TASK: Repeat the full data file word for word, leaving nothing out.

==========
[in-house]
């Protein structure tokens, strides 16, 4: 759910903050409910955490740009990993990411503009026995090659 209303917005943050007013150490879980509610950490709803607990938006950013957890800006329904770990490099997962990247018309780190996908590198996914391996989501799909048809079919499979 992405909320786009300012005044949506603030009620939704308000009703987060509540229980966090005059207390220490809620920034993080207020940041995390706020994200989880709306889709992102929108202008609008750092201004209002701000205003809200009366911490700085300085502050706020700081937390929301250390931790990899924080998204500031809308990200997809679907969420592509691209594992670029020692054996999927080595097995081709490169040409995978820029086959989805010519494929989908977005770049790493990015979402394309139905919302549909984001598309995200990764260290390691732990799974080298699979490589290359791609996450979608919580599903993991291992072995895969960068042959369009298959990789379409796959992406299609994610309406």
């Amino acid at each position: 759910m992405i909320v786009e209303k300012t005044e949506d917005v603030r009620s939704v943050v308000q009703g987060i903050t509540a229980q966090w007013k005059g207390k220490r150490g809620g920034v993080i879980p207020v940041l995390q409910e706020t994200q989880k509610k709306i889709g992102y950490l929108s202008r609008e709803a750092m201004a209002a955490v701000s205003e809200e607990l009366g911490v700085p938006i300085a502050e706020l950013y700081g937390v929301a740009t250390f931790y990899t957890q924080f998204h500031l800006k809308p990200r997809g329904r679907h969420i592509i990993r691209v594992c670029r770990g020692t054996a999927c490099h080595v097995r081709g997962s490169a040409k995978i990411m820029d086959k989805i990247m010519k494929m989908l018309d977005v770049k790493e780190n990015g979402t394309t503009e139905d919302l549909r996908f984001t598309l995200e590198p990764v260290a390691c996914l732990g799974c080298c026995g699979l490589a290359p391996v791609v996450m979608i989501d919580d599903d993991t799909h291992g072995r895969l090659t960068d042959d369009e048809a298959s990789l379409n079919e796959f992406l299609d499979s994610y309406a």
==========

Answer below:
[in-house]
């Protein structure tokens, strides 16, 4: 759910903050409910955490740009990993990411503009026995090659 209303917005943050007013150490879980509610950490709803607990938006950013957890800006329904770990490099997962990247018309780190996908590198996914391996989501799909048809079919499979 992405909320786009300012005044949506603030009620939704308000009703987060509540229980966090005059207390220490809620920034993080207020940041995390706020994200989880709306889709992102929108202008609008750092201004209002701000205003809200009366911490700085300085502050706020700081937390929301250390931790990899924080998204500031809308990200997809679907969420592509691209594992670029020692054996999927080595097995081709490169040409995978820029086959989805010519494929989908977005770049790493990015979402394309139905919302549909984001598309995200990764260290390691732990799974080298699979490589290359791609996450979608919580599903993991291992072995895969960068042959369009298959990789379409796959992406299609994610309406």
């Amino acid at each position: 759910m992405i909320v786009e209303k300012t005044e949506d917005v603030r009620s939704v943050v308000q009703g987060i903050t509540a229980q966090w007013k005059g207390k220490r150490g809620g920034v993080i879980p207020v940041l995390q409910e706020t994200q989880k509610k709306i889709g992102y950490l929108s202008r609008e709803a750092m201004a209002a955490v701000s205003e809200e607990l009366g911490v700085p938006i300085a502050e706020l950013y700081g937390v929301a740009t250390f931790y990899t957890q924080f998204h500031l800006k809308p990200r997809g329904r679907h969420i592509i990993r691209v594992c670029r770990g020692t054996a999927c490099h080595v097995r081709g997962s490169a040409k995978i990411m820029d086959k989805i990247m010519k494929m989908l018309d977005v770049k790493e780190n990015g979402t394309t503009e139905d919302l549909r996908f984001t598309l995200e590198p990764v260290a390691c996914l732990g799974c080298c026995g699979l490589a290359p391996v791609v996450m979608i989501d919580d599903d993991t799909h291992g072995r895969l090659t960068d042959d369009e048809a298959s990789l379409n079919e796959f992406l299609d499979s994610y309406a």